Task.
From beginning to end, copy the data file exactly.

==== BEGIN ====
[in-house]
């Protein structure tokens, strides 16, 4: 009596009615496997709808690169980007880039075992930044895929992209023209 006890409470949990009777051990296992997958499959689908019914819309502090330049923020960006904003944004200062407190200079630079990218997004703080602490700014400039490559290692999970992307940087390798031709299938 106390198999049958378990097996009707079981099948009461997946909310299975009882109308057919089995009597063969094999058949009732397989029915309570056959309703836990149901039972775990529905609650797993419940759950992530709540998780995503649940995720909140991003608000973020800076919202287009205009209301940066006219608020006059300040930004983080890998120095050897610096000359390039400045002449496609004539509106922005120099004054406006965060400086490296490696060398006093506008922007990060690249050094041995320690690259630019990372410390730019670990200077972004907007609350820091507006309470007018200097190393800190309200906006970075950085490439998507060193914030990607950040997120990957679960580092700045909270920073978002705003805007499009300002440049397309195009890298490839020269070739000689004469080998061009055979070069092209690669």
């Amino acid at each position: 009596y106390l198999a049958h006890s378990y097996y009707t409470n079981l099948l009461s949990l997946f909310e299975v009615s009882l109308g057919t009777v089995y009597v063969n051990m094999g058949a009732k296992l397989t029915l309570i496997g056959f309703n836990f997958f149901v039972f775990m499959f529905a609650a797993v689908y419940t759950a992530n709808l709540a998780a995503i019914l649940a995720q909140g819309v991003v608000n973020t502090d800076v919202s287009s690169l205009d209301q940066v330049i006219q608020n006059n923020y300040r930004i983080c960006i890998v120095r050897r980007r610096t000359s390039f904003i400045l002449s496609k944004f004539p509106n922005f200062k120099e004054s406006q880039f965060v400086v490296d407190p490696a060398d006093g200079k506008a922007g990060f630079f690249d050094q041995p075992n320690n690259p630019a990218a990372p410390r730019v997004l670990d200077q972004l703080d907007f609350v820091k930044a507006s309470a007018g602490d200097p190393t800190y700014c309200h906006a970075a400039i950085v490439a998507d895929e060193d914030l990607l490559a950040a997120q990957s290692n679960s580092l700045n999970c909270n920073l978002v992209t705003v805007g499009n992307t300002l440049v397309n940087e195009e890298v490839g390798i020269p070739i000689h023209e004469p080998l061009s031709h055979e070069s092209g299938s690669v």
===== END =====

[in-house]
């Protein structure tokens, strides 16, 4: 009596009615496997709808690169980007880039075992930044895929992209023209 006890409470949990009777051990296992997958499959689908019914819309502090330049923020960006904003944004200062407190200079630079990218997004703080602490700014400039490559290692999970992307940087390798031709299938 106390198999049958378990097996009707079981099948009461997946909310299975009882109308057919089995009597063969094999058949009732397989029915309570056959309703836990149901039972775990529905609650797993419940759950992530709540998780995503649940995720909140991003608000973020800076919202287009205009209301940066006219608020006059300040930004983080890998120095050897610096000359390039400045002449496609004539509106922005120099004054406006965060400086490296490696060398006093506008922007990060690249050094041995320690690259630019990372410390730019670990200077972004907007609350820091507006309470007018200097190393800190309200906006970075950085490439998507060193914030990607950040997120990957679960580092700045909270920073978002705003805007499009300002440049397309195009890298490839020269070739000689004469080998061009055979070069092209690669």
């Amino acid at each position: 009596y106390l198999a049958h006890s378990y097996y009707t409470n079981l099948l009461s949990l997946f909310e299975v009615s009882l109308g057919t009777v089995y009597v063969n051990m094999g058949a009732k296992l397989t029915l309570i496997g056959f309703n836990f997958f149901v039972f775990m499959f529905a609650a797993v689908y419940t759950a992530n709808l709540a998780a995503i019914l649940a995720q909140g819309v991003v608000n973020t502090d800076v919202s287009s690169l205009d209301q940066v330049i006219q608020n006059n923020y300040r930004i983080c960006i890998v120095r050897r980007r610096t000359s390039f904003i400045l002449s496609k944004f004539p509106n922005f200062k120099e004054s406006q880039f965060v400086v490296d407190p490696a060398d006093g200079k506008a922007g990060f630079f690249d050094q041995p075992n320690n690259p630019a990218a990372p410390r730019v997004l670990d200077q972004l703080d907007f609350v820091k930044a507006s309470a007018g602490d200097p190393t800190y700014c309200h906006a970075a400039i950085v490439a998507d895929e060193d914030l990607l490559a950040a997120q990957s290692n679960s580092l700045n999970c909270n920073l978002v992209t705003v805007g499009n992307t300002l440049v397309n940087e195009e890298v490839g390798i020269p070739i000689h023209e004469p080998l061009s031709h055979e070069s092209g299938s690669v």